By on January 23, 2010

Do you remember this car? I didn’t. I don’t mean the vehicle in general, but this variation of it. This doesn’t happen often, but it’s humbling to know there are gaps, and I’m thankful to come across the opportunity to refresh the memory banks.

As I said, I knew it was  Kia Sportage, but totally forgot this variation existed. The half-soft top small SUV was popular for a while there, with Suzuki leading the charge, and Isuzu’s Amigo, Daihatsu’s Rocky, and…oh oh; am I forgetting another?

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31 Comments on “Curbside Classic Outtake: The Car I Forgot Existed Edition...”

  • avatar

    The Geo Tracker had a rear soft top, our neighbor had a preferance for them. The first gen Freelander also had a hardtop version of this body style and I think the M-class was going to have a similar style but that idea never made it past the AAV concepts they used for The Lost World.

  • avatar

    ack, those things had HORRIBLE service records. I used to see one driving around in NoVa with a big sign in the rear window proclaiming it to be a lemon and how no one should buy one.

  • avatar

    A few Canadians may remember the Asuna Sunrunner. Basically a badge-engineered Geo Tracker for Pontiac dealers. Sold as an Asuna from 92-93, then as a Pontiac from 94-98.

    • 0 avatar
      Extra Credit

      If you’re going to dig up the Sunrunner, then you have to pay due credit to the requisite umlaut – Asüna. While we’re on that little piece of (an excruciatingly short) history, let’s also pay due credit to the brand itself. Asüna was created to be a sport-minded, youthful brand targeted at import intenders. It would be GM of Canada’s not-so-secret not-much-of-a-weapon against the increasingly popular import brands basically by rebadging Isuzu products. It was the brainchild of Don Johnson and Susan Docherty. This was one of Susan’s final contributions to GM of Canada before leaving to masterfully conquer the GM organization in the US.

    • 0 avatar

      And the Geo Tracker was a badge-engineered Suzuki Sidekick

  • avatar
    Richard Chen

    1st gen RAV4 convertible

  • avatar

    RAV4 is another (similarly rare)

    Blazer as well, if that counts

  • avatar

    This was an interesting niche for a while. I think the market was for people that aspired to buy a 2-door Wrangler but didn’t want to suffer with the myriad compromises of driving a ‘trail-rated’ Jeep as their only means of transportation. IIRC, the contenders were:

    Geo Tracker / Suzuki Sidekick
    Daihatsu Rocky
    Isuzu Amigo
    Kia Sportage

    It wasn’t a particularly bad idea but the market seemed to dry up when Chrysler saw the light and began updating (the Jeep faithful would say compromising) the Wrangler by softening up the ride and other creature comforts to widen the market outside of the relatively small group of hardcore off-roaders that would tolerate its masochistic tendancies.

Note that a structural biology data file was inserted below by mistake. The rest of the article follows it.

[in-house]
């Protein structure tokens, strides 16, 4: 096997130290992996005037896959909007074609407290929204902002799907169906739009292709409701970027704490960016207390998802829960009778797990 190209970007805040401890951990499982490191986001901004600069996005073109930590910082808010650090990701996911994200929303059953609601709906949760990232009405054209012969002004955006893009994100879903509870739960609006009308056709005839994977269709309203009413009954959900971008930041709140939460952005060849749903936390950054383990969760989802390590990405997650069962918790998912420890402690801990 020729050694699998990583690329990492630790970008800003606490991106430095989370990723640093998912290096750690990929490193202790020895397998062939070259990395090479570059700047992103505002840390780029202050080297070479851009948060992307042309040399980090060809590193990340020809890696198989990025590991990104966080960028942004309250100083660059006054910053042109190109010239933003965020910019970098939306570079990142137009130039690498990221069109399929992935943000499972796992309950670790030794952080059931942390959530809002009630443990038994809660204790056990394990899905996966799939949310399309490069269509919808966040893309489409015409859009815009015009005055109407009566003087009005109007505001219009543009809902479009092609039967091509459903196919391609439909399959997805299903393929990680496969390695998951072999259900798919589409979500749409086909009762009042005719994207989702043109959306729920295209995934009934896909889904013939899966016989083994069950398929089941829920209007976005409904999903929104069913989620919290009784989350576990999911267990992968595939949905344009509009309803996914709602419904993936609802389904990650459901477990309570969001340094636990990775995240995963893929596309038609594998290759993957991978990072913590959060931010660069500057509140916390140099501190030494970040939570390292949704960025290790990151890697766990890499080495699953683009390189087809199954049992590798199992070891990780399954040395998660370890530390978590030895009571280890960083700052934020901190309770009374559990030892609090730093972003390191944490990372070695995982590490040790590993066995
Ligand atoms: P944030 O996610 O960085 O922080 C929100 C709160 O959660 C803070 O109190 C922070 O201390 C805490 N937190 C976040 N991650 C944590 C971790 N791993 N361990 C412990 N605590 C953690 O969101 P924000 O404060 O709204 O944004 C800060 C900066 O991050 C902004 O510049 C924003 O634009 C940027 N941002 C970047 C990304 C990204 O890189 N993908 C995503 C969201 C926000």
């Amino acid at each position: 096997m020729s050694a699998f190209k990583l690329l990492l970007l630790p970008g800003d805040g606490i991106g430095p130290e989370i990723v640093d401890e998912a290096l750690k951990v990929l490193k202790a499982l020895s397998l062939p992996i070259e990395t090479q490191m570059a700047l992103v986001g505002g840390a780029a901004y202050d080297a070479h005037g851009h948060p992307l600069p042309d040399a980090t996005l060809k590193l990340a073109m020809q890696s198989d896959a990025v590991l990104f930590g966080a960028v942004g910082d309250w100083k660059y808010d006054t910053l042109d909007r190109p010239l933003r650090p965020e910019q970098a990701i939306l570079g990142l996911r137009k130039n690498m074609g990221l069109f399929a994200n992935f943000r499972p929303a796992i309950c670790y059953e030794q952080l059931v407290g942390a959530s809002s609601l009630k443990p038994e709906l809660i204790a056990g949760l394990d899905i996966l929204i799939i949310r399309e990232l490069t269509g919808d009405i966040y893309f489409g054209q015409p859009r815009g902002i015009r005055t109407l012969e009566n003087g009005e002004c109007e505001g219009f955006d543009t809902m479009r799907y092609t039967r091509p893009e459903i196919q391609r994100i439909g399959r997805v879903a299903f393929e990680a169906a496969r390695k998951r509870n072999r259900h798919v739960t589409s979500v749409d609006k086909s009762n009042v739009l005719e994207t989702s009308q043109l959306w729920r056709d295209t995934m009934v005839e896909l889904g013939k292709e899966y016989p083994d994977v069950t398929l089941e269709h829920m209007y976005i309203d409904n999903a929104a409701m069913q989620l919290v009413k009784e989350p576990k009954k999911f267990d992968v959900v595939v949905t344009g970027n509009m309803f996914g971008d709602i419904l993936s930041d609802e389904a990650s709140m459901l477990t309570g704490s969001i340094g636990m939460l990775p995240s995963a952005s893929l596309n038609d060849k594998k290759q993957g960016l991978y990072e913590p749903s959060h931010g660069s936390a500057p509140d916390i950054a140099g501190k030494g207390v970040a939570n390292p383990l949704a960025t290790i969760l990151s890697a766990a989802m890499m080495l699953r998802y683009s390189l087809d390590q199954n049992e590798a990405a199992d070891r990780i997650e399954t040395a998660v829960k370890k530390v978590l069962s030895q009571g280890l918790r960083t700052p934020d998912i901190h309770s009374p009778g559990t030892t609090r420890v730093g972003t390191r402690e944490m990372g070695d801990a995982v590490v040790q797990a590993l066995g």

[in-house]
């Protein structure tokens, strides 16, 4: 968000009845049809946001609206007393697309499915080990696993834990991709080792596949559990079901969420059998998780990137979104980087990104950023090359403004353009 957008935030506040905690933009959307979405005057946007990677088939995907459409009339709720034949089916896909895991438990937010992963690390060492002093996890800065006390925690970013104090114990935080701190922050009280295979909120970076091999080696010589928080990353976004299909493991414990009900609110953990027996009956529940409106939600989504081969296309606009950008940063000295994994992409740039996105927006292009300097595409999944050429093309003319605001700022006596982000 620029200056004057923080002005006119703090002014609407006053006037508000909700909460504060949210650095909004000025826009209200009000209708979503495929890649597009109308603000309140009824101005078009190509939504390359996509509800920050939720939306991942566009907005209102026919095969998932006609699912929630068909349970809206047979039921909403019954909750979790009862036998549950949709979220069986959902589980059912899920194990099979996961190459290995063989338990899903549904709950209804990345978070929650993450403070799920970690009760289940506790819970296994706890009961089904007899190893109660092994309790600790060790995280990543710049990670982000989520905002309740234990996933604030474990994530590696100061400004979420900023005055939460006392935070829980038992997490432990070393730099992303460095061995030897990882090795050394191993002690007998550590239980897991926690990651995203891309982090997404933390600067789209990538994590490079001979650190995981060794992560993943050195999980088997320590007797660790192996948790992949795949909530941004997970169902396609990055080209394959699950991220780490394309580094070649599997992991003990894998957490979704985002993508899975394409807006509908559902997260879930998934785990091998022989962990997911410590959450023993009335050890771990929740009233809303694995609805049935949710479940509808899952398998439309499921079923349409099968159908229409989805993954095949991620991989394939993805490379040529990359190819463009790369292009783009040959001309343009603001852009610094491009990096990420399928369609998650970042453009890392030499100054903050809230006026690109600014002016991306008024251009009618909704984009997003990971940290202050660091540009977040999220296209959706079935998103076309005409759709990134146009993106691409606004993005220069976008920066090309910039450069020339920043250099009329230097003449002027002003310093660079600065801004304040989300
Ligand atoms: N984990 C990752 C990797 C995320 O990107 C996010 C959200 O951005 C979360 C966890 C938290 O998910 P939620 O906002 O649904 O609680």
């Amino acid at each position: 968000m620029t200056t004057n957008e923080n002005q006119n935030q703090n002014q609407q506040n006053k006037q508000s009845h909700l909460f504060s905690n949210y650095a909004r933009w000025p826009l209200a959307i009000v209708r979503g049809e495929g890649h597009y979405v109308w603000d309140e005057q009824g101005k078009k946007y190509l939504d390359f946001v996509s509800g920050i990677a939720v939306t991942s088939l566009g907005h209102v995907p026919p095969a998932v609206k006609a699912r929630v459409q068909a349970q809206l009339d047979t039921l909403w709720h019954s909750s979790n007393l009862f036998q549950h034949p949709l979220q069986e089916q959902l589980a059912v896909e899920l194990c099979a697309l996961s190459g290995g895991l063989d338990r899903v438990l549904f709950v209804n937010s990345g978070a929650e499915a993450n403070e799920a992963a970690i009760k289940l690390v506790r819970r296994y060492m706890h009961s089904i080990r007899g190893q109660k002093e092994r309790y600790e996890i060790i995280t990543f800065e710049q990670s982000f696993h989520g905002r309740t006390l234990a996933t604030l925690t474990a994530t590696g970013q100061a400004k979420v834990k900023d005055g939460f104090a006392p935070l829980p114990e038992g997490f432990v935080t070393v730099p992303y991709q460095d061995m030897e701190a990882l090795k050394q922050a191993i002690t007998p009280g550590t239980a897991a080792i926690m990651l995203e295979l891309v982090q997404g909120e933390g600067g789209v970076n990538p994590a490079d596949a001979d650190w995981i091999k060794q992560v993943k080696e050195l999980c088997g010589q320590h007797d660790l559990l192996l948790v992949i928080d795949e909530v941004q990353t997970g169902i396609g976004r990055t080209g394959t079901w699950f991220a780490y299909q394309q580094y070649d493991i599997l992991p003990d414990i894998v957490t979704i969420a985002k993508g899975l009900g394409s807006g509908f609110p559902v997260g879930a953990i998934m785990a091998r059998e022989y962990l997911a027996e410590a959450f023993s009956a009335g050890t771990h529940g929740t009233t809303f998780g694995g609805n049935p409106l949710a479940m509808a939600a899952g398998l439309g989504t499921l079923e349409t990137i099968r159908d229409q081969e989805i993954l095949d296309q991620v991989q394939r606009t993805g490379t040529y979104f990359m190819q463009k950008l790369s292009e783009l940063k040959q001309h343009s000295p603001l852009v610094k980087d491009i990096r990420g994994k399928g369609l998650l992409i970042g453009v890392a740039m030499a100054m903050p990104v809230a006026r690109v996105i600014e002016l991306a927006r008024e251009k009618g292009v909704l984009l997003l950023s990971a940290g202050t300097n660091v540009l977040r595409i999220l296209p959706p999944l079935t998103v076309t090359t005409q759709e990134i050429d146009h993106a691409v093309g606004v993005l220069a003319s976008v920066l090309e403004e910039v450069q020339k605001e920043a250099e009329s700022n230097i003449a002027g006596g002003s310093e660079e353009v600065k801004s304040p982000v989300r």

The best of the lot was arguably the Tracker/Sidekick, if for no other reason than it was the only one that had a soft-top that extended above the driver/passenger seats, making it much more of a convertible experience than any of the others (and closest to a soft-top Wrangler).

    This is one time when Chrysler saw the shift in the market early enough to be able to correctly adapt to it which, to this day, continues to make the current Wrangler one of the few bright spots in Fiatsler’s line-up.

    I mean, the vehicle hasn’t had any significant changes since the successful Unlimited was released in 2007, yet still sells well, despite a noticable lack of incentives and when Consumer Reports consistantly rates it at or near the bottom as the worst vehicle available.

    Speaking of which, a CC on a Suzuki Samari would be interesting. To this day, there are still a few of those running around (many with wildly oversized tires and lift kits). Talk about a death-trap…

    • 0 avatar

      + RAV4 2-door soft-top. Forgot about that one.

    • 0 avatar
      Paul Niedermeyer

      Eugene is absolutely flooded with Samurais, from bone stock to absurdly jacked up, yet there are very few Wranglers here. CC coming.

    • 0 avatar

      Someone around here is driving a cherry purple Daihatsu Rocky (lic GJY793), although it has an hard cover where softback would’ve been otherwise (the cover is white). The top over the front seats can be partially opened, BTW. I’m shocked that thing is still driveable.

    • 0 avatar

      I cross-shopped the Jeep Wrangler, Isuzu Amigo, and Suzuki Sidekick, and ended up with a 94 Sidekick JX with the 16v motor. The Jeep was just too crude and ugly inside to want to use as a daily driver, and the Amigo had all the disadvantages of a convertible but you still had a solid roof over your head. That the Sidekick was also the cheapest was a bonus.

  • avatar

    I had an employee with this car. She had a 300K + mile Cherokee that died in front of of a Kia dealer and they sold her one of these new. She always felt that she got ripped off. The top always leaked, the Check Engine light was perpetually, and it was always in the shop. I drove it once and it reminded me of farm equipment.